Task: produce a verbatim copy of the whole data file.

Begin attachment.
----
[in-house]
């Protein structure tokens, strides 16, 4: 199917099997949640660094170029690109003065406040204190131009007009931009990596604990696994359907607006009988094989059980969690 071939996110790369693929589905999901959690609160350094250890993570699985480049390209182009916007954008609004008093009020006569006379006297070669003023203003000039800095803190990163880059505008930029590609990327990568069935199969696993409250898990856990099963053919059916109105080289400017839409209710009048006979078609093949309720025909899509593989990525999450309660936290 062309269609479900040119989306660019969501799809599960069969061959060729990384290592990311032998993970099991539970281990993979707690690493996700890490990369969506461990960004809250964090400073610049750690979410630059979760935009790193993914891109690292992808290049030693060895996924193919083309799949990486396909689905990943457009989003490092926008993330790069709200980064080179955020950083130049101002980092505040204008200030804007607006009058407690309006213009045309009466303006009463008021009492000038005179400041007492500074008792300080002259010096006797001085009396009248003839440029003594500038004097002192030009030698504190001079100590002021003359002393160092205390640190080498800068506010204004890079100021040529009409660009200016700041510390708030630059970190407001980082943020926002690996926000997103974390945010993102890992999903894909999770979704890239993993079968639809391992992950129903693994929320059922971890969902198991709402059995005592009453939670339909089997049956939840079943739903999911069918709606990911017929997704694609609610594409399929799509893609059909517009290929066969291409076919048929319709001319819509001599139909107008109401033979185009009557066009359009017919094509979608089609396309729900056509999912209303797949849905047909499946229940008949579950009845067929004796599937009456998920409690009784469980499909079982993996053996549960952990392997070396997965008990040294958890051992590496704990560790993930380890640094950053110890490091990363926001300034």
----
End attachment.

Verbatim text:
[in-house]
């Protein structure tokens, strides 16, 4: 199917099997949640660094170029690109003065406040204190131009007009931009990596604990696994359907607006009988094989059980969690 071939996110790369693929589905999901959690609160350094250890993570699985480049390209182009916007954008609004008093009020006569006379006297070669003023203003000039800095803190990163880059505008930029590609990327990568069935199969696993409250898990856990099963053919059916109105080289400017839409209710009048006979078609093949309720025909899509593989990525999450309660936290 062309269609479900040119989306660019969501799809599960069969061959060729990384290592990311032998993970099991539970281990993979707690690493996700890490990369969506461990960004809250964090400073610049750690979410630059979760935009790193993914891109690292992808290049030693060895996924193919083309799949990486396909689905990943457009989003490092926008993330790069709200980064080179955020950083130049101002980092505040204008200030804007607006009058407690309006213009045309009466303006009463008021009492000038005179400041007492500074008792300080002259010096006797001085009396009248003839440029003594500038004097002192030009030698504190001079100590002021003359002393160092205390640190080498800068506010204004890079100021040529009409660009200016700041510390708030630059970190407001980082943020926002690996926000997103974390945010993102890992999903894909999770979704890239993993079968639809391992992950129903693994929320059922971890969902198991709402059995005592009453939670339909089997049956939840079943739903999911069918709606990911017929997704694609609610594409399929799509893609059909517009290929066969291409076919048929319709001319819509001599139909107008109401033979185009009557066009359009017919094509979608089609396309729900056509999912209303797949849905047909499946229940008949579950009845067929004796599937009456998920409690009784469980499909079982993996053996549960952990392997070396997965008990040294958890051992590496704990560790993930380890640094950053110890490091990363926001300034």